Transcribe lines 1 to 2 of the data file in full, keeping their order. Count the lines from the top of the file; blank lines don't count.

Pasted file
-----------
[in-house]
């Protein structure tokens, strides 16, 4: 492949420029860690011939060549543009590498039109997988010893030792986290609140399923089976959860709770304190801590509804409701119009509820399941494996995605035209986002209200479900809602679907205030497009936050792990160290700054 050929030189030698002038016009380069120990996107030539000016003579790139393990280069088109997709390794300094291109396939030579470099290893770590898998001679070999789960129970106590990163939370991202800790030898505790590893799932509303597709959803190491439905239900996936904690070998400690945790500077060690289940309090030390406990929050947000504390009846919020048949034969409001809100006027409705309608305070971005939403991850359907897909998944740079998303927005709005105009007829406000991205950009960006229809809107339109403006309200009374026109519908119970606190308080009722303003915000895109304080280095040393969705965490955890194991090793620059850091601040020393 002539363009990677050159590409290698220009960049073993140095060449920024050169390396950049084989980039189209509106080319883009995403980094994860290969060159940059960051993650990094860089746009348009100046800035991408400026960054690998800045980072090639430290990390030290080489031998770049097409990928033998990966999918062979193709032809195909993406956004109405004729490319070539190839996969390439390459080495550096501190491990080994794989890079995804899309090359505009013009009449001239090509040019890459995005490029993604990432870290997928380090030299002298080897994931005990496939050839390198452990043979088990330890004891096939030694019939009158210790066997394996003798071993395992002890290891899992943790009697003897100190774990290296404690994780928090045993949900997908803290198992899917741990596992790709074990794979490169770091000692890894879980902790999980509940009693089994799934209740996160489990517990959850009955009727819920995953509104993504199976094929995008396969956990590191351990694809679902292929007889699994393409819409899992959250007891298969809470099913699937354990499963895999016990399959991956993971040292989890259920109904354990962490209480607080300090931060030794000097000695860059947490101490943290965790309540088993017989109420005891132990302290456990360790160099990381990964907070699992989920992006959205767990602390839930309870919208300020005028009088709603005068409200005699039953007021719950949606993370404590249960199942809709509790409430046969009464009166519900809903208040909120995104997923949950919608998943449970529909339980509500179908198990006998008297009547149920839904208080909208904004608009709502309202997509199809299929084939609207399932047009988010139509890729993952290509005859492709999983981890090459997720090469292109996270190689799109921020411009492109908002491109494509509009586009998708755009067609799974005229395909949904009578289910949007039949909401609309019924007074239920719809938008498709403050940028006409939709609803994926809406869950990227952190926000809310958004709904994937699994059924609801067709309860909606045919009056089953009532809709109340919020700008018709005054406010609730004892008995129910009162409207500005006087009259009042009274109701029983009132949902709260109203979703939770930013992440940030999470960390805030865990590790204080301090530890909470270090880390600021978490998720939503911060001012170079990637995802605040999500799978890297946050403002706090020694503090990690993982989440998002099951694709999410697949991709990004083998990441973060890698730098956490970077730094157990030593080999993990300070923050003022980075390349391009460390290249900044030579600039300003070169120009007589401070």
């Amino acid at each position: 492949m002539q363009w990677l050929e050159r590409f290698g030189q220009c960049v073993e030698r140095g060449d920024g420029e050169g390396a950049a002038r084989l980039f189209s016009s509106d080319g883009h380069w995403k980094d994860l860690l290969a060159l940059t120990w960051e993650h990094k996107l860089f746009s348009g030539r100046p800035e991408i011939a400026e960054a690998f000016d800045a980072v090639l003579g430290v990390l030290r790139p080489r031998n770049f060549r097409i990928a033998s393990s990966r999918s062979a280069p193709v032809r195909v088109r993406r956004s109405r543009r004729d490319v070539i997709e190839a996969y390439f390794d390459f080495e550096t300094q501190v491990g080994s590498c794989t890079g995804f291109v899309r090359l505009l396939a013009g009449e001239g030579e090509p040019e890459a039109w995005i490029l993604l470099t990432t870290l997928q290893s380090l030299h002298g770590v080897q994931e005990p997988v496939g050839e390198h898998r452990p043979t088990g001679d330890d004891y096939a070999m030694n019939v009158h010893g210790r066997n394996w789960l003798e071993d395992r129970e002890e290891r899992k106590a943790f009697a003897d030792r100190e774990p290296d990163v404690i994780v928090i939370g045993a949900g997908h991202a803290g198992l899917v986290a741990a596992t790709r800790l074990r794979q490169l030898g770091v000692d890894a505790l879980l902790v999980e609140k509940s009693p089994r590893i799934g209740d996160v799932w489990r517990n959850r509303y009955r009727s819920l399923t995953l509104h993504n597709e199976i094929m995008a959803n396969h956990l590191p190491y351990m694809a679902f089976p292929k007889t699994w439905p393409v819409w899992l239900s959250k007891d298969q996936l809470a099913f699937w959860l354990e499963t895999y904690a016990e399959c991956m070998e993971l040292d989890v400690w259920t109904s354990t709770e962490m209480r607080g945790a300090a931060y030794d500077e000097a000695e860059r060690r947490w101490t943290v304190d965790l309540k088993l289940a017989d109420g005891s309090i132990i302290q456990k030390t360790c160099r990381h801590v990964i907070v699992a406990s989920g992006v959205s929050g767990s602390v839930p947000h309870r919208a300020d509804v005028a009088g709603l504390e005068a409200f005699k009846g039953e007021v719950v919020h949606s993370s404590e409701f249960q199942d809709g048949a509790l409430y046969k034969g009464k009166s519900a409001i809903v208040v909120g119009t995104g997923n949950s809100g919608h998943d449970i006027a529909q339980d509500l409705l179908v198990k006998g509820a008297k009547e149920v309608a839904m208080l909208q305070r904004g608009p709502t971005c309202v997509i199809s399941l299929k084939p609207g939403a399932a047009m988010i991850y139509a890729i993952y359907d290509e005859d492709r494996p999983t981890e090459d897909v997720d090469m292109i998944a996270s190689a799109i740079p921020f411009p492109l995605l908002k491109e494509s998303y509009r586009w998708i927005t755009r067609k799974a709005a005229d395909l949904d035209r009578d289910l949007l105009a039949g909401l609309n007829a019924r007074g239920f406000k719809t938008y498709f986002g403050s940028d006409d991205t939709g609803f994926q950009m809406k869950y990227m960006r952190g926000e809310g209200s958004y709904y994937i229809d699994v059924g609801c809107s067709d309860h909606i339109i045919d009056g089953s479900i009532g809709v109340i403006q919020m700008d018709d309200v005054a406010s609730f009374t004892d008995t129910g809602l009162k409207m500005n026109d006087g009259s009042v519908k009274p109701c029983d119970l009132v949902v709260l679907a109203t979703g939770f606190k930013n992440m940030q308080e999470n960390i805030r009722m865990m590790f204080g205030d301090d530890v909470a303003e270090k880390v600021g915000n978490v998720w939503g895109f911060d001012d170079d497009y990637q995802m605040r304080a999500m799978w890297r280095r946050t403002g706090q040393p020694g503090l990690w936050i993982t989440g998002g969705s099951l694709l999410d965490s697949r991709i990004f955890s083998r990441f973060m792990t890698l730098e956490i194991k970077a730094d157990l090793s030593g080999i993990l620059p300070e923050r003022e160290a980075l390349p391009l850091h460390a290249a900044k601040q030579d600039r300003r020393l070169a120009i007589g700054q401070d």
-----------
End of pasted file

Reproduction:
[in-house]
């Protein structure tokens, strides 16, 4: 492949420029860690011939060549543009590498039109997988010893030792986290609140399923089976959860709770304190801590509804409701119009509820399941494996995605035209986002209200479900809602679907205030497009936050792990160290700054 050929030189030698002038016009380069120990996107030539000016003579790139393990280069088109997709390794300094291109396939030579470099290893770590898998001679070999789960129970106590990163939370991202800790030898505790590893799932509303597709959803190491439905239900996936904690070998400690945790500077060690289940309090030390406990929050947000504390009846919020048949034969409001809100006027409705309608305070971005939403991850359907897909998944740079998303927005709005105009007829406000991205950009960006229809809107339109403006309200009374026109519908119970606190308080009722303003915000895109304080280095040393969705965490955890194991090793620059850091601040020393 002539363009990677050159590409290698220009960049073993140095060449920024050169390396950049084989980039189209509106080319883009995403980094994860290969060159940059960051993650990094860089746009348009100046800035991408400026960054690998800045980072090639430290990390030290080489031998770049097409990928033998990966999918062979193709032809195909993406956004109405004729490319070539190839996969390439390459080495550096501190491990080994794989890079995804899309090359505009013009009449001239090509040019890459995005490029993604990432870290997928380090030299002298080897994931005990496939050839390198452990043979088990330890004891096939030694019939009158210790066997394996003798071993395992002890290891899992943790009697003897100190774990290296404690994780928090045993949900997908803290198992899917741990596992790709074990794979490169770091000692890894879980902790999980509940009693089994799934209740996160489990517990959850009955009727819920995953509104993504199976094929995008396969956990590191351990694809679902292929007889699994393409819409899992959250007891298969809470099913699937354990499963895999016990399959991956993971040292989890259920109904354990962490209480607080300090931060030794000097000695860059947490101490943290965790309540088993017989109420005891132990302290456990360790160099990381990964907070699992989920992006959205767990602390839930309870919208300020005028009088709603005068409200005699039953007021719950949606993370404590249960199942809709509790409430046969009464009166519900809903208040909120995104997923949950919608998943449970529909339980509500179908198990006998008297009547149920839904208080909208904004608009709502309202997509199809299929084939609207399932047009988010139509890729993952290509005859492709999983981890090459997720090469292109996270190689799109921020411009492109908002491109494509509009586009998708755009067609799974005229395909949904009578289910949007039949909401609309019924007074239920719809938008498709403050940028006409939709609803994926809406869950990227952190926000809310958004709904994937699994059924609801067709309860909606045919009056089953009532809709109340919020700008018709005054406010609730004892008995129910009162409207500005006087009259009042009274109701029983009132949902709260109203979703939770930013992440940030999470960390805030865990590790204080301090530890909470270090880390600021978490998720939503911060001012170079990637995802605040999500799978890297946050403002706090020694503090990690993982989440998002099951694709999410697949991709990004083998990441973060890698730098956490970077730094157990030593080999993990300070923050003022980075390349391009460390290249900044030579600039300003070169120009007589401070």